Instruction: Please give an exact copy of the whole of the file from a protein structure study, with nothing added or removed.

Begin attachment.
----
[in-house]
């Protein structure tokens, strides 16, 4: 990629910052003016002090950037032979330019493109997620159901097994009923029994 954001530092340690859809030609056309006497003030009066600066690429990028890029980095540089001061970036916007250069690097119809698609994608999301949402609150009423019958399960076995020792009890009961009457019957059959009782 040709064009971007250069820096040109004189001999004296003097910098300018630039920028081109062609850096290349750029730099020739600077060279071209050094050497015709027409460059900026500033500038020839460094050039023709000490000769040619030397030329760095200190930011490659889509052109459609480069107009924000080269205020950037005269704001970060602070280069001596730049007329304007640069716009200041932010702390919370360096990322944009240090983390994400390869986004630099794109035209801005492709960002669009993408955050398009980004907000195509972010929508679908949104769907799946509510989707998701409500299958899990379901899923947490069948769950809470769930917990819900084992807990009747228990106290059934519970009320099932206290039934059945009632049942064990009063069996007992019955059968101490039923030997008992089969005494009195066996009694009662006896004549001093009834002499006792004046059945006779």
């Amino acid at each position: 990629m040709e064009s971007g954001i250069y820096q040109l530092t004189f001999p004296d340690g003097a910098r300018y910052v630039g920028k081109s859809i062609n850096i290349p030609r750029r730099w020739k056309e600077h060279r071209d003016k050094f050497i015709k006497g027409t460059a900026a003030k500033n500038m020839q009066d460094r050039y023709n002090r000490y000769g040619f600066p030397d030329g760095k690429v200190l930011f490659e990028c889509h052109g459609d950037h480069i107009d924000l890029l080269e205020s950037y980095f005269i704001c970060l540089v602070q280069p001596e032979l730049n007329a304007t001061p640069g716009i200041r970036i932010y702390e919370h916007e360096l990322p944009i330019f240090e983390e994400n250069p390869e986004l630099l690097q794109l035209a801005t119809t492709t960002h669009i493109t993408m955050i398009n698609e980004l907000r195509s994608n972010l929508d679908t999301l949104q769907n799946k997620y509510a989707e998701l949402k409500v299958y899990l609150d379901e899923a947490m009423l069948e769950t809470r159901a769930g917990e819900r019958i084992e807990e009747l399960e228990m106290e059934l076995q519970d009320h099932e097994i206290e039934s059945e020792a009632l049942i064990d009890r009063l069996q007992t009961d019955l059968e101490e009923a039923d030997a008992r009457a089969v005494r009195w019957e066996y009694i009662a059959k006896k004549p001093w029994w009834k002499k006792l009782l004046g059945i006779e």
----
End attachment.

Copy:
[in-house]
């Protein structure tokens, strides 16, 4: 990629910052003016002090950037032979330019493109997620159901097994009923029994 954001530092340690859809030609056309006497003030009066600066690429990028890029980095540089001061970036916007250069690097119809698609994608999301949402609150009423019958399960076995020792009890009961009457019957059959009782 040709064009971007250069820096040109004189001999004296003097910098300018630039920028081109062609850096290349750029730099020739600077060279071209050094050497015709027409460059900026500033500038020839460094050039023709000490000769040619030397030329760095200190930011490659889509052109459609480069107009924000080269205020950037005269704001970060602070280069001596730049007329304007640069716009200041932010702390919370360096990322944009240090983390994400390869986004630099794109035209801005492709960002669009993408955050398009980004907000195509972010929508679908949104769907799946509510989707998701409500299958899990379901899923947490069948769950809470769930917990819900084992807990009747228990106290059934519970009320099932206290039934059945009632049942064990009063069996007992019955059968101490039923030997008992089969005494009195066996009694009662006896004549001093009834002499006792004046059945006779």
């Amino acid at each position: 990629m040709e064009s971007g954001i250069y820096q040109l530092t004189f001999p004296d340690g003097a910098r300018y910052v630039g920028k081109s859809i062609n850096i290349p030609r750029r730099w020739k056309e600077h060279r071209d003016k050094f050497i015709k006497g027409t460059a900026a003030k500033n500038m020839q009066d460094r050039y023709n002090r000490y000769g040619f600066p030397d030329g760095k690429v200190l930011f490659e990028c889509h052109g459609d950037h480069i107009d924000l890029l080269e205020s950037y980095f005269i704001c970060l540089v602070q280069p001596e032979l730049n007329a304007t001061p640069g716009i200041r970036i932010y702390e919370h916007e360096l990322p944009i330019f240090e983390e994400n250069p390869e986004l630099l690097q794109l035209a801005t119809t492709t960002h669009i493109t993408m955050i398009n698609e980004l907000r195509s994608n972010l929508d679908t999301l949104q769907n799946k997620y509510a989707e998701l949402k409500v299958y899990l609150d379901e899923a947490m009423l069948e769950t809470r159901a769930g917990e819900r019958i084992e807990e009747l399960e228990m106290e059934l076995q519970d009320h099932e097994i206290e039934s059945e020792a009632l049942i064990d009890r009063l069996q007992t009961d019955l059968e101490e009923a039923d030997a008992r009457a089969v005494r009195w019957e066996y009694i009662a059959k006896k004549p001093w029994w009834k002499k006792l009782l004046g059945i006779e």